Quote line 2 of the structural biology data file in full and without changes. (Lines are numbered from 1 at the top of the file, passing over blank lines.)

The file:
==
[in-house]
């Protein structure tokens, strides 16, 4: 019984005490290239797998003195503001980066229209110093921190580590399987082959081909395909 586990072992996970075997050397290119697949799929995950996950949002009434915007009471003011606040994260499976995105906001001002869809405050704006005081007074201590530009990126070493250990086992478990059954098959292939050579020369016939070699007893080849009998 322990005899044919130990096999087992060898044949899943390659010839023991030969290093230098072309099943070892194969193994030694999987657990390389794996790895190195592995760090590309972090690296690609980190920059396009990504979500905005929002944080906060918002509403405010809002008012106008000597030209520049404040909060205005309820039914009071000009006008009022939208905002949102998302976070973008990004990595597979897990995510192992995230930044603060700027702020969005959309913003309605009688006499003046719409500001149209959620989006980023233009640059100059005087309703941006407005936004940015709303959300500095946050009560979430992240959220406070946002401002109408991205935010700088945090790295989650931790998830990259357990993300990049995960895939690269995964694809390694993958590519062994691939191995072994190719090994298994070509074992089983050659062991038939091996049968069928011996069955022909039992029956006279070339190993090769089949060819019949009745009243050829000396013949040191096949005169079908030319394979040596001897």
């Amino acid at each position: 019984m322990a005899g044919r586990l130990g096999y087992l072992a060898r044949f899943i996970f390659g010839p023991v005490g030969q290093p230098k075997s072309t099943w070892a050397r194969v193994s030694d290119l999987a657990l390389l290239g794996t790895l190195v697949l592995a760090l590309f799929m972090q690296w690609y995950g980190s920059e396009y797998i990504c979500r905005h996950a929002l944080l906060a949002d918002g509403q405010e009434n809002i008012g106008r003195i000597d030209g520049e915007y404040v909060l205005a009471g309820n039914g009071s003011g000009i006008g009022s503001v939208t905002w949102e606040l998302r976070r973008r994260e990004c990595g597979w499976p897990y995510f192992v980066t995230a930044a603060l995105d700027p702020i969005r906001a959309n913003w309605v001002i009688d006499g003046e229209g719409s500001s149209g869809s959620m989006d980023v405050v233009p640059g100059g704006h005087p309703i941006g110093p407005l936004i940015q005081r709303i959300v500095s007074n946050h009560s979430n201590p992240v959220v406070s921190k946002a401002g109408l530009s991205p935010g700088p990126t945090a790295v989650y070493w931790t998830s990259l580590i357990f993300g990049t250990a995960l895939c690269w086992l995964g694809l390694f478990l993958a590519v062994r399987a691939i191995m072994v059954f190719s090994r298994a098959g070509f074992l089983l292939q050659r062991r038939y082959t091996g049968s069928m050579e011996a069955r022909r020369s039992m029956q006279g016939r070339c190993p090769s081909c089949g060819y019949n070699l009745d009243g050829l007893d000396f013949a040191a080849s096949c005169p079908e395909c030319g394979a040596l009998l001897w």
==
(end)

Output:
């Protein structure tokens, strides 16, 4: 019984005490290239797998003195503001980066229209110093921190580590399987082959081909395909 586990072992996970075997050397290119697949799929995950996950949002009434915007009471003011606040994260499976995105906001001002869809405050704006005081007074201590530009990126070493250990086992478990059954098959292939050579020369016939070699007893080849009998 322990005899044919130990096999087992060898044949899943390659010839023991030969290093230098072309099943070892194969193994030694999987657990390389794996790895190195592995760090590309972090690296690609980190920059396009990504979500905005929002944080906060918002509403405010809002008012106008000597030209520049404040909060205005309820039914009071000009006008009022939208905002949102998302976070973008990004990595597979897990995510192992995230930044603060700027702020969005959309913003309605009688006499003046719409500001149209959620989006980023233009640059100059005087309703941006407005936004940015709303959300500095946050009560979430992240959220406070946002401002109408991205935010700088945090790295989650931790998830990259357990993300990049995960895939690269995964694809390694993958590519062994691939191995072994190719090994298994070509074992089983050659062991038939091996049968069928011996069955022909039992029956006279070339190993090769089949060819019949009745009243050829000396013949040191096949005169079908030319394979040596001897």